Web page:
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A quarter of the world’s pigs are expected to die from African swine fever

A quarter of the world’s pigs are expected to die from African swine fever, sparking fears of food shortages and a spike in the price of pork

  • Top animal expert says African swine fever in pigs has ‘inflamed worldwide crisis’
  • Dr. Mark Schipp said a sharp reduction in pigs could lead to food shortages
  • He said it is the ‘biggest threat to any commercial livestock of our generation’ 
  • Pork prices have nearly doubled in a year in China which has half the world’s pigs

Around a quarter of the world’s pigs are expected to die from African swine fever, an expert has claimed. 

Dr. Mark Schipp, president of the World Organization for Animal Health, warned a sharp reduction in the world’s pig population would lead to possible food shortages and high pork prices.

The disease has spread to China which has half the world’s pigs in the past year alone and had inflamed a worldwide crisis, he today told reporters in Sydney.

Dr Mark Schipp said the spread of African swine fever reflects the global movement of pork and of people but also the effect of tariffs and trade barriers, which sends those obtaining pork to seek out riskier sources. A file photo is used above

‘I don’t think the species will be lost, but it’s the biggest threat to the commercial raising of pigs we’ve ever seen,’ he said. 

‘And it’s the biggest threat to any commercial livestock of our generation.’

African swine fever, fatal to hogs but no threat to humans, has wiped out pig herds in many Asian countries. Chinese authorities have destroyed about 1.2 million pigs in an effort to contain the disease there since August 2018.

The price of pork has nearly doubled from a year ago in China, which produces and consumes two-thirds of the world’s pork. 

Dr Mark Schipp, President of World Organization for Animal Health, warned a sharp reduction in the world's pig population would lead to possible food shortages and high pork prices

Dr Mark Schipp, President of World Organization for Animal Health, warned a sharp reduction in the world’s pig population would lead to possible food shortages and high pork prices

And China’s efforts to buy pork abroad, as well as smaller outbreaks in other countries, are pushing up global prices.

‘There are some shortages in some countries, and there’s been some substitutions using other sources of protein, which is driving up the prices of other proteins,’ said Schipp.

Progress had been made toward a vaccine, but Schipp, who is also Australia’s chief veterinary officer, said the work was challenging because the virus itself is large and has a complex structure. He said a big step forward was the announcement last week that scientists had unraveled the 3D structure of the virus.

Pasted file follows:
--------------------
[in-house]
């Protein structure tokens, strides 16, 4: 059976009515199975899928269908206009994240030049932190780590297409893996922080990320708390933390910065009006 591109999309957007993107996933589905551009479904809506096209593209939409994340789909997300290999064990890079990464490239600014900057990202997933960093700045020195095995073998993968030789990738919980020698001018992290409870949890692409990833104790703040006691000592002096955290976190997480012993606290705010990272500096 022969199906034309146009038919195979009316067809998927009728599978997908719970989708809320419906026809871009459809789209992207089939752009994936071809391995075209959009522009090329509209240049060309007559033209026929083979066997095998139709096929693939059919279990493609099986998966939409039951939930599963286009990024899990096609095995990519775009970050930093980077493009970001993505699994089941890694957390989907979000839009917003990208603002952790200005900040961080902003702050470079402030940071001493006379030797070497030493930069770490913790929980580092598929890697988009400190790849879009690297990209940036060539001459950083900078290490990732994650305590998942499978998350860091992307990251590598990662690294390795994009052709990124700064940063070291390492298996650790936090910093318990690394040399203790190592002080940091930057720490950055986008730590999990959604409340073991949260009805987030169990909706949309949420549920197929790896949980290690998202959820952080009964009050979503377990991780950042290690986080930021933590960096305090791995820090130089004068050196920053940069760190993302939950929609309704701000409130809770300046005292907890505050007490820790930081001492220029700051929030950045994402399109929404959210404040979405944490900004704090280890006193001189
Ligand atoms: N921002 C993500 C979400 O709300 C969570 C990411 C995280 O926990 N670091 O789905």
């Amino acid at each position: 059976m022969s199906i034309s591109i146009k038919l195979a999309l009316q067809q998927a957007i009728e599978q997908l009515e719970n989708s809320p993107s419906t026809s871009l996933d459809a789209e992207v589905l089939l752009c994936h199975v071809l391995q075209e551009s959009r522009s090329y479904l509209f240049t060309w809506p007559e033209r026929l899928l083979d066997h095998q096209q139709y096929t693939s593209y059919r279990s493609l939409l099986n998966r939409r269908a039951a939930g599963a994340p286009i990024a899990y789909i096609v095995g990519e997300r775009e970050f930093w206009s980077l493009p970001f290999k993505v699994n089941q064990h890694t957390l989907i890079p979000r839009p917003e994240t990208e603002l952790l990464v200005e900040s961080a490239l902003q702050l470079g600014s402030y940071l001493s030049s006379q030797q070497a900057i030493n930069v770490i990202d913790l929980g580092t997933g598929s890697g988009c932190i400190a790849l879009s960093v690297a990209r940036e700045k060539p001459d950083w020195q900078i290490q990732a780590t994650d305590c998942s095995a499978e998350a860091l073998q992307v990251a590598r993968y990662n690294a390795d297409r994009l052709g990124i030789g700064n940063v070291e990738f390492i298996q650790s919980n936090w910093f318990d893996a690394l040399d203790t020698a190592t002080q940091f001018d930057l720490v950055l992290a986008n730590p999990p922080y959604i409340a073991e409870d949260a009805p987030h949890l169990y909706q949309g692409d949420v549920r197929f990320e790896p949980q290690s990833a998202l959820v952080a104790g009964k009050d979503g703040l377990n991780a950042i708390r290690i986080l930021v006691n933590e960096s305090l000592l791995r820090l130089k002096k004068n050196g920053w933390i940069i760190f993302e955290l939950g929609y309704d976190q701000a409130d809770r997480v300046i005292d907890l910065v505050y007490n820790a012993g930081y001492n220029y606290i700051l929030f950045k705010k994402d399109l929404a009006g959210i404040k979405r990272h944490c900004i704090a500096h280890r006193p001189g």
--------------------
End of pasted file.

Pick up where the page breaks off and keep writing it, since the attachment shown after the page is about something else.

African swine fever is spread by contact among pigs, through contaminated fodder and by ticks. 

It originated in South Africa and appeared in Europe in in the 1960s. A recent reappearance in western Europe came from wild pigs transferred into Belgian forests for hunting purposes.

Its capacity to spread rapidly is shown by its spread from China in the past year, Schipp said. Mongolia, the Korean Peninsula, Southeast Asia and East Timor have had outbreaks as well.

He said the spread reflects the global movement of pork and of people but also the effect of tariffs and trade barriers, which sends those obtaining pork to seek out riskier sources. 

Its capacity to spread rapidly is shown by its spread from China in the past year, Dr Mark Schipp said. Mongolia, the Korean Peninsula, Southeast Asia and East Timor have had outbreaks as well. A file photo is used above

Its capacity to spread rapidly is shown by its spread from China in the past year, Dr Mark Schipp said. Mongolia, the Korean Peninsula, Southeast Asia and East Timor have had outbreaks as well. A file photo is used above

And Schipp said quality control was difficult for products such as skins for sausages, salamis and similar foods.

‘Those casing products move through multiple countries,’ he said. ‘They’re cleaned in one, graded in another, sorted in another, partially treated in another, and finally treated in a fourth of fifth country. They’ve very hard to trace, through so many countries.’

He praised China’s efforts to battle the disease and said the outbreaks would change the way pigs are raised.

‘In China, previously they had a lot of backyard piggeries. They’re seeing this as an opportunity to take a big step forward and move to large scale commercial piggeries,’ Schipp said. 

‘The challenge will be to other countries without the infrastructure or capital reserves to scale up in those ways.’

Read more at DailyMail.co.uk



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